Instant film geeks rejoice!
The good people at Fuji Film empowered photographers to explore new creative possibilities with Instax Mini Monochrome instant film. The Impossible Project released black and white film for select Polaroid models a few years back, but it’s a lot pricier and fairly limited in terms of camera compatibility.
I haven’t tried any of the Impossible Project offerings, but I’m super excited to share my experiments with Fuji’s latest black and white product. I shot this film with my favorite every day camera, my purple Polaroid 300; the film also works with the Fuji Instax Mini 8, Instax Mini 70, Instax Mini 90 Neo Classic, Leica Sofort, Lomo Instant, Lomography L’instant Automat, and the Mint InstantFlex TL70.
Black and white Polaroid portrait fun
Overall, I give this film a solid 8. Reason being, I found the film performs well in both indoor and outdoor conditions. I just wish Fuji offered other ISO options as the 800 ISO can be tough to work with, especially on sunny days. The film is supposed to be calibrated for daylight, and costs a bit more than the color version. I think it’s well worth the extra couple of dollars considering other color Instax varieties run for about the same amount just for colored/decorative frames/borders.
Personally, I’ve never shot black and white film before. I’ve only used monochrome mode on my DSLR. So I started snapping indoors i.e. a controlled lighting environment. Instead of attempting standard portraits, I chose Hunter, our beloved Terrier mix, as my first subject. As you can guess, this presented the risk of wasting film due to doggy movements. Thankfully, Hunter managed to stay still long enough for me to capture a surreal scene with ambient lighting and a selfie with mommy:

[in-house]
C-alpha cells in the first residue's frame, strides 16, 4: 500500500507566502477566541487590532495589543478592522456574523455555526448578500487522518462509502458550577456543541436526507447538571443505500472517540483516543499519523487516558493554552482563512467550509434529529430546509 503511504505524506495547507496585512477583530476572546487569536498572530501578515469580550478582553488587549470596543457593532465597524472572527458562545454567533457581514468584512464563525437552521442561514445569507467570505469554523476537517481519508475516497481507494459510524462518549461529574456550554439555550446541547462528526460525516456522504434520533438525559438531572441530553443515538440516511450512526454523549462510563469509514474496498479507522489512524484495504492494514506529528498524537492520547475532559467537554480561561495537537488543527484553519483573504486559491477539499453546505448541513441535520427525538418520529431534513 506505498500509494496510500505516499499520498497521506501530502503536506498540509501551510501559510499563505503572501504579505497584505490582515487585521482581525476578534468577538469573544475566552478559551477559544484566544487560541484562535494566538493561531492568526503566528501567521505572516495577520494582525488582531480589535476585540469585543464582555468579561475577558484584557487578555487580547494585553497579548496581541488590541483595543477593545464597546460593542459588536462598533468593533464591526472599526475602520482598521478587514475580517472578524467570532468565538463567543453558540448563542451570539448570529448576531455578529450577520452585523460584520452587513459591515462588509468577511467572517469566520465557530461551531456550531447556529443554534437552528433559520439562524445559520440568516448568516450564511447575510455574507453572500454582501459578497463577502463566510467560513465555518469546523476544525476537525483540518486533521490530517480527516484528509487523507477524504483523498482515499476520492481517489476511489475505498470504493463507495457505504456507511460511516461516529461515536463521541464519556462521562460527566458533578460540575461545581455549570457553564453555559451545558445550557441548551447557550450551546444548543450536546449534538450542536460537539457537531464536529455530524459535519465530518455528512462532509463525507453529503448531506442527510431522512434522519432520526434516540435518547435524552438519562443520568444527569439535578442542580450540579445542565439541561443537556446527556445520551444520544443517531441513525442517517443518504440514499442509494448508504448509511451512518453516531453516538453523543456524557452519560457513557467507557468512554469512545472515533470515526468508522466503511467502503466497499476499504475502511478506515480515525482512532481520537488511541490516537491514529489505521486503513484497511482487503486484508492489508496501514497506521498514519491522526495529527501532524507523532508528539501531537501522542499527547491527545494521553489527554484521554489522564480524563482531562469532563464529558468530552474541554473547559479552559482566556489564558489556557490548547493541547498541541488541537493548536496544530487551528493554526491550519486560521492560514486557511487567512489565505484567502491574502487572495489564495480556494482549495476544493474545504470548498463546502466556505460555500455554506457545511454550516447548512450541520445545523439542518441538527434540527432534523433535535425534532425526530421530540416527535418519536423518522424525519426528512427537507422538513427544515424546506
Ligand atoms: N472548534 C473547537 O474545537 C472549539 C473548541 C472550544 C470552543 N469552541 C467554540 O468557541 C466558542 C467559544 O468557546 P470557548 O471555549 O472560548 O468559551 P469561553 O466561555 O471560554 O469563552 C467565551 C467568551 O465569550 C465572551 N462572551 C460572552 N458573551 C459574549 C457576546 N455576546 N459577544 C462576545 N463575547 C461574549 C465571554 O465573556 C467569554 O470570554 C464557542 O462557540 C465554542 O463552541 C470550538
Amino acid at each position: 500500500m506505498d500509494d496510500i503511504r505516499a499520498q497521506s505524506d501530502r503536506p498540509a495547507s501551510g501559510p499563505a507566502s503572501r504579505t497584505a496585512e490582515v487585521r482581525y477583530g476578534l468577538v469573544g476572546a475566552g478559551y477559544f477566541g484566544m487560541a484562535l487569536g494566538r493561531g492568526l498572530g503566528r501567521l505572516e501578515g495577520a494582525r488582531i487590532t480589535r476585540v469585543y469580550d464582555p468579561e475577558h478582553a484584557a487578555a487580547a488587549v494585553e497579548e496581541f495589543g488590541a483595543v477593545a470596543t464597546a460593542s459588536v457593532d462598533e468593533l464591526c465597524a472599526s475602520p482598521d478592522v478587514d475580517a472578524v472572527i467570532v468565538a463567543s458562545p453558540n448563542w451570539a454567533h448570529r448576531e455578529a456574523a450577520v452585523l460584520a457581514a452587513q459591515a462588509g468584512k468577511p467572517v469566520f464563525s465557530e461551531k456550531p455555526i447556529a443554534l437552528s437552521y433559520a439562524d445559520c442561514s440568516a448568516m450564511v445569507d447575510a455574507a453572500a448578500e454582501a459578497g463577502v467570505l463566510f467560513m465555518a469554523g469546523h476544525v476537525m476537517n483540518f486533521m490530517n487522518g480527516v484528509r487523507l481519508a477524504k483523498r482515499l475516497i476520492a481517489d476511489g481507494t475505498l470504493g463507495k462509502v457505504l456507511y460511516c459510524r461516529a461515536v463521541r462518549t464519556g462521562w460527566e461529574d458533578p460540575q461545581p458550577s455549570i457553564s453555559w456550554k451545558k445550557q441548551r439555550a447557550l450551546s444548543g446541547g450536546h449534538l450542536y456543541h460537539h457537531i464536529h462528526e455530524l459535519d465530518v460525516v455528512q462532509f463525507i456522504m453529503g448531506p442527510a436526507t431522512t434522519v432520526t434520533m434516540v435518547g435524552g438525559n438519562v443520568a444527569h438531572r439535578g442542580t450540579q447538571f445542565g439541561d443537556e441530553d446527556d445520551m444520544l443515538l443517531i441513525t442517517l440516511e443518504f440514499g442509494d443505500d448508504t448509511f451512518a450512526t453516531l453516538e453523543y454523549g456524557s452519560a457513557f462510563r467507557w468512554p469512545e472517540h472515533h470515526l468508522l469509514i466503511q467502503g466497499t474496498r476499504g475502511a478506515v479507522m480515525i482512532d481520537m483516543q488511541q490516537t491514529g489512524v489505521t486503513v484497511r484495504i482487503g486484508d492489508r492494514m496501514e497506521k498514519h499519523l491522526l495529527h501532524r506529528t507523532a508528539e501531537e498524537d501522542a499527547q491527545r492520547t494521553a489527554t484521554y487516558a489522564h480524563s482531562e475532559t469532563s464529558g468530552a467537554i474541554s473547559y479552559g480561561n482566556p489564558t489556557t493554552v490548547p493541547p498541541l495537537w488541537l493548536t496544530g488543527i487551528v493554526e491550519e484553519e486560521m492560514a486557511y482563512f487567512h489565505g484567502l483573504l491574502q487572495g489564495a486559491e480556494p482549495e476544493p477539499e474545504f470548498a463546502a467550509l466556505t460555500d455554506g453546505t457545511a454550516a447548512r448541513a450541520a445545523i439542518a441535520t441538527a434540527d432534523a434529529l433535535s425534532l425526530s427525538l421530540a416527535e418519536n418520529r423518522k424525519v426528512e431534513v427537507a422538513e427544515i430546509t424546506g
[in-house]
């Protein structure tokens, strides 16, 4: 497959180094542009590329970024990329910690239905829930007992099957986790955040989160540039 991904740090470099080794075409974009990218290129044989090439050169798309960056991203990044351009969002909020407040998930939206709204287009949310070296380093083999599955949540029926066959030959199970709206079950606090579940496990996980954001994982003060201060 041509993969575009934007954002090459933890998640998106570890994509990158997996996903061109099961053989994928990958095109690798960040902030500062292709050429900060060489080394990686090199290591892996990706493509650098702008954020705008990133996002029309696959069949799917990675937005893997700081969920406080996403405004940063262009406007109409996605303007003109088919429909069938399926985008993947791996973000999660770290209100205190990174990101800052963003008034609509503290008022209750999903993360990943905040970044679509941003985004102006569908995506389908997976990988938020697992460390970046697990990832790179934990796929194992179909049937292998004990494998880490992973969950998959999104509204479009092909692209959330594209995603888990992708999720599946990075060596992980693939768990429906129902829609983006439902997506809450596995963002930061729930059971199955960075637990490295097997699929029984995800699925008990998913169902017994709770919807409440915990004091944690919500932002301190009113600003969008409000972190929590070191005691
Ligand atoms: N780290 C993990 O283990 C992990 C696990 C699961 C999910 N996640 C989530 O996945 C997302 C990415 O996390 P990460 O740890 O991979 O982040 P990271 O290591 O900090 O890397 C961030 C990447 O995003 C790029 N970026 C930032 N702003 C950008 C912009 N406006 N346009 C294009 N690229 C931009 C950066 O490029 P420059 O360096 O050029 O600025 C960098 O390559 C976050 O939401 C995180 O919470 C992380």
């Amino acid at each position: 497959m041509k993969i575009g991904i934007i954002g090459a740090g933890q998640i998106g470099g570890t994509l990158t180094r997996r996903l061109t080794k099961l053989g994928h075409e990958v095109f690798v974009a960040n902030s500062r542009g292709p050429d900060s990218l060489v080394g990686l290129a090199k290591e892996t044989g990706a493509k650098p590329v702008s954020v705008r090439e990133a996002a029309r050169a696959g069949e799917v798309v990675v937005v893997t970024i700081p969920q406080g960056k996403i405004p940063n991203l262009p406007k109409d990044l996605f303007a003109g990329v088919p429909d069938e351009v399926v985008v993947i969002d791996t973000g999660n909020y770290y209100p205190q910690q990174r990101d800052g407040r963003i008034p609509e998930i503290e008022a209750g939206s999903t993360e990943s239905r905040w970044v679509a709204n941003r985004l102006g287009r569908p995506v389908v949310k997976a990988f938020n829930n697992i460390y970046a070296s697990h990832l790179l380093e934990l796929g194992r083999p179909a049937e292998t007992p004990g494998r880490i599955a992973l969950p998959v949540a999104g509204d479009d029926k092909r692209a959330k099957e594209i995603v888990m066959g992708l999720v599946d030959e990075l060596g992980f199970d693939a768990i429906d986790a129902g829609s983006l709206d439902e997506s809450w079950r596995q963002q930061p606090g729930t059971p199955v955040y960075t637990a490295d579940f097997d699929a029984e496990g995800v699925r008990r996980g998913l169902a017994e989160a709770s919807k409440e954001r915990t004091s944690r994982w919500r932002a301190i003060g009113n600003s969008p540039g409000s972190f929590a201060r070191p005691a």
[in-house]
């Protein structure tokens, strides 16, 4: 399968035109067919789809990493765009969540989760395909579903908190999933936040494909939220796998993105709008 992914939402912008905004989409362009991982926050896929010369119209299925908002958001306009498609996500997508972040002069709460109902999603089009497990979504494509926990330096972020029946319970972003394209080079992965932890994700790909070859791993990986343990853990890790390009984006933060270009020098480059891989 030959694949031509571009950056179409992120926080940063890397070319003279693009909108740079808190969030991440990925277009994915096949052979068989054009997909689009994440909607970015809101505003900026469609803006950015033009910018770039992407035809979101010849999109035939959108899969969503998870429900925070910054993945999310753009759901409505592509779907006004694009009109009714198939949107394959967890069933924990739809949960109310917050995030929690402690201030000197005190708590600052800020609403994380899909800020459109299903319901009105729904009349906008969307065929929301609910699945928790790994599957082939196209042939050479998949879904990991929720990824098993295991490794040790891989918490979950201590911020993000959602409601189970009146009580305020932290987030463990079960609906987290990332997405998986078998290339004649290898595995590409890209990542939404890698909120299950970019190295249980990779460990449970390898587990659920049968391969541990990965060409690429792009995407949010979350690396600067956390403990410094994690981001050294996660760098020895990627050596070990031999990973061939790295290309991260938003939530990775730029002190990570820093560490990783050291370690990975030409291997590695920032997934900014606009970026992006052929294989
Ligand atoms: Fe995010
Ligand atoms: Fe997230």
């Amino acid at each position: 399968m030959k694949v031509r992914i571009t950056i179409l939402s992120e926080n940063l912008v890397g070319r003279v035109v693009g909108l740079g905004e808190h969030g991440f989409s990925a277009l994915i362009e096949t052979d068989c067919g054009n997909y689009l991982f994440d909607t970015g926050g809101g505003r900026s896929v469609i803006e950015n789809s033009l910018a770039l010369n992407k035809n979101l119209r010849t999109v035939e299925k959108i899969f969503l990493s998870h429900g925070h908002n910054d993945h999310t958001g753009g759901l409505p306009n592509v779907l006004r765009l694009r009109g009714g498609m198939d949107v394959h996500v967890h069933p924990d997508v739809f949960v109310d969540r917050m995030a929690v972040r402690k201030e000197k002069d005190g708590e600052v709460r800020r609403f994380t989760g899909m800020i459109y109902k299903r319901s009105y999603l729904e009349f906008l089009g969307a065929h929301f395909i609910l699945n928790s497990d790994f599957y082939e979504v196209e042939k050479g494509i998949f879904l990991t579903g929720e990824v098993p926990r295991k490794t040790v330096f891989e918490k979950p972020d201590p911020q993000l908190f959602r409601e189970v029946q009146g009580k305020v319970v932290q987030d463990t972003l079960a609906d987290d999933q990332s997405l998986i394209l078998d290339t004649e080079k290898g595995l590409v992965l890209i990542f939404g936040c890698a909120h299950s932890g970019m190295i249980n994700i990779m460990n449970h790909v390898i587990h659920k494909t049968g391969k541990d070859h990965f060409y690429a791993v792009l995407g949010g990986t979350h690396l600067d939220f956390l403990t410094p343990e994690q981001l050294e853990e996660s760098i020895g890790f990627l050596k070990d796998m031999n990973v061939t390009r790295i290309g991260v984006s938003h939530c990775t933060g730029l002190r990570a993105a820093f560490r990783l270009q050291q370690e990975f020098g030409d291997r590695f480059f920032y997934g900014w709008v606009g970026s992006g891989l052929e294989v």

Outdoor shooting: cloudy vs. sunny conditions
I received 4 packs of monochrome film as a Christmas gift from my mom—you rock! Since I got the film in December, I was able to photograph on both cloudy and sunny days. I found overcast conditions to be the easiest to work with, which likely comes as no surprise to any experienced photographer. Overcast days minimize shadows and brightness, a big bonus when you have little control over aperture and shutter speed. These architecture and train track pics were taken on a cloudy afternoon using the Hazy sunshine mode on my Polaroid (sun facing behind me and towards the subjects):
You may ask why I chose Hazy sunlight as opposed to the seemingly obvious Cloudy mode on my camera. In the 7 months or so I’ve owned this Polaroid, I’ve discovered that Cloudy mode often overexposes my shots. The overexposure ends up ruining color film photos, and I expect this effect would be worse given the lack of contrast in the monochrome film. I did take 1 snap of the building in Cloudy mode, which affirmed my instincts were correct. Sure, these shots may be a bit on the dark side, but at least they’re not totally blown out.
Speaking of blown out, I wasted the most monochrome film trying to photograph on sunny days. If you’ve ever tried to take a picture facing the sun without a DSLR, you’ll know exactly what I’m talking about. The fixed shutter speed (1/60) coupled with automatic flash really work against you and make it almost impossible to capture images from such angles. To get around this, I shot in Sunny mode and carefully covered the flash with my finger. The results showed dramatic improvement:
I even managed to capture a sunspot in my favorite photo of the bunch:
The above shot took several attempts due to lighting conditions as well as framing issues. I’m happy I stuck to my guns till I got a good shot, though, because the graffiti you see in the picture is already gone from the new construction project. Just goes to show that you have to stay in the instant photography spirit and capture the moment when you have the chance.
I hope these photos inspire you to get creative with black and white instant film. Fuji, if you’re listening, I would absolutely LOVE black and white Instax Wide film for my Lomo Instant Wide. Imagine the monochrome light painting possibilities!